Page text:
Stephen J. Schueler, M.D.

Overview Incidence Risk Factors Symptoms Evaluation Treatment questions for doctor specialist Home Care stress taking control warning signs Underlying Cause

PTSD Stress

Home care for reducing stress with PTSD include:

  • Accept what you cannot change.
  • Ask for help when you need it.
  • Associate with people you enjoy and who treat you well.
  • Avoid stimulants: caffeine, nicotine, alcohol, decongestants, street drugs, and diet pills.
  • Energize your body with regular exercise.
  • Engage in hobbies.
  • Enjoy simple pleasures often.
  • Fuel your body with healthy foods and avoid drugs and alcohol.
  • Keep your sleep habits regular.
  • Know your limitations; do not feel guilty when you say no to extra work.
  • Look for enjoyment in simple things.
  • Make a list of all the stressors that cause you to feel tense and reduce these activities as much as possible.
  • Practice relaxation and meditation.
  • Realize that you can decide how you will react to stress.
  • Rearrange your priorities.
  • Remember that you are not perfect.
  • Schedule time for fun; laughter dissolves tension.
  • See your counselor on a regular basis.
  • Seek support groups in your area.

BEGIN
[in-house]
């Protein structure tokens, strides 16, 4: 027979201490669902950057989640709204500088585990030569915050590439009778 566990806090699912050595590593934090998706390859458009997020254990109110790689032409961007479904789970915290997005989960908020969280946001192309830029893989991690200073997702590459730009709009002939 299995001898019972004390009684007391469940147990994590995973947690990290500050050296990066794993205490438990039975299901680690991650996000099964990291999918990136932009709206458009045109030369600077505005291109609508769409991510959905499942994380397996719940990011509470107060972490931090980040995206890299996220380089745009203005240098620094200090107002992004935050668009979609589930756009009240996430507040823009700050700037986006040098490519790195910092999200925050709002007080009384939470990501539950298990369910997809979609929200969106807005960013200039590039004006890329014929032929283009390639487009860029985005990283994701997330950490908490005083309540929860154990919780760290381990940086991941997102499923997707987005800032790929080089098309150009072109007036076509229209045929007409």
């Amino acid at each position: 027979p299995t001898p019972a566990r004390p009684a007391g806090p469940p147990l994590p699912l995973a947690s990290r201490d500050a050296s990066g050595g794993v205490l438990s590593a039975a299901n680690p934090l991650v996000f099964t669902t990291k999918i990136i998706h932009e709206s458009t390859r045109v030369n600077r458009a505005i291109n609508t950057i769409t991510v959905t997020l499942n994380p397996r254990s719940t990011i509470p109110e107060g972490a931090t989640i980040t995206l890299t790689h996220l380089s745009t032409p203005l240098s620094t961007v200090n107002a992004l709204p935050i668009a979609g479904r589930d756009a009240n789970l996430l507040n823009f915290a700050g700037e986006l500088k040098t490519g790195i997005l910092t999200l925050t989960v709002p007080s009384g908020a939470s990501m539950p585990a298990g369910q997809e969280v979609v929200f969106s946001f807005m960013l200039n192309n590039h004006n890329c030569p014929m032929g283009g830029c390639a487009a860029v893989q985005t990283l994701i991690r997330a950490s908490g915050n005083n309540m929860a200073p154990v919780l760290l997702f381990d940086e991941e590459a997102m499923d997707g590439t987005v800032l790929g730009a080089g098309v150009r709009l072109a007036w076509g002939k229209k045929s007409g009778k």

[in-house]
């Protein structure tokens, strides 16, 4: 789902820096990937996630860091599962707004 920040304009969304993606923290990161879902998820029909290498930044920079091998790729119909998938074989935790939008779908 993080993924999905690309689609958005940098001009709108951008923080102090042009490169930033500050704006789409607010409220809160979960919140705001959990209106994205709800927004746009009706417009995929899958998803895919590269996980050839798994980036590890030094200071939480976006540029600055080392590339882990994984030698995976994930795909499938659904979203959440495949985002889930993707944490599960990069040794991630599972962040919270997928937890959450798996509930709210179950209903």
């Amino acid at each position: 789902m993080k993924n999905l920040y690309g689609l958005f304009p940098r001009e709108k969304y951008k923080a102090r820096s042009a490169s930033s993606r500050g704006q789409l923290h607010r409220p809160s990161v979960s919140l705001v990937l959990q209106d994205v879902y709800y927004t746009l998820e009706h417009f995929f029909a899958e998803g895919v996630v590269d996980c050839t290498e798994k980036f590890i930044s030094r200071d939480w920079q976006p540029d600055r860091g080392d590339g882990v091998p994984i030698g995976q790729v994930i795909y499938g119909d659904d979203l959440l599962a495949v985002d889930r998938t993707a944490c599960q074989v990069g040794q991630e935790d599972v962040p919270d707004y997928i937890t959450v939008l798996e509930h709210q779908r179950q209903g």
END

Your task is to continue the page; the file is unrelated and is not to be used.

• Take a few minutes of quiet time each day.
  • Talking with someone you trust can be the best medicine.

Continue to PTSD Taking Control

Last Updated: Jul 8, 2009 References
Authors: Stephen J. Schueler, MD; John H. Beckett, MD; D. Scott Gettings, MD
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PubMed PTSD References
  1. Bisson J, Andrew M. Psychological treatment of post-traumatic stress disorder (PTSD). Cochrane Database Syst Rev. 2005 Apr 18;(2):CD003388. [15846661]
  2. Ehlers A, Clark DM, Hackmann A, McManus F, Fennell M. Cognitive therapy for post-traumatic stress disorder: development and evaluation. Behav Res Ther. 2005 Apr;43(4):413-31. [15701354]
  3. Elklit A, Brink O. Acute stress disorder as a predictor of post-traumatic stress disorder in physical assault victims. J Interpers Violence. 2004 Jun;19(6):709-26. [15140320]
  4. Grinage BD. Diagnosis and management of post-traumatic stress disorder. Am Fam Physician. 2003 Dec 15;68(12):2401-8. [14705759]
  5. Veltmeyer MD, Clark CR, McFarlane AC, Felmingham KL, Bryant RA, Gordon E. Integrative assessment of brain and cognitive function in post-traumatic stress disorder. J Integr Neurosci. 2005 Mar;4(1):145-59. [16035145]
  6. Weis JM, Grunert BK. Post-traumatic stress disorder following traumatic injuries in adults. WMJ. 2004;103(6):69-72. [15622823]
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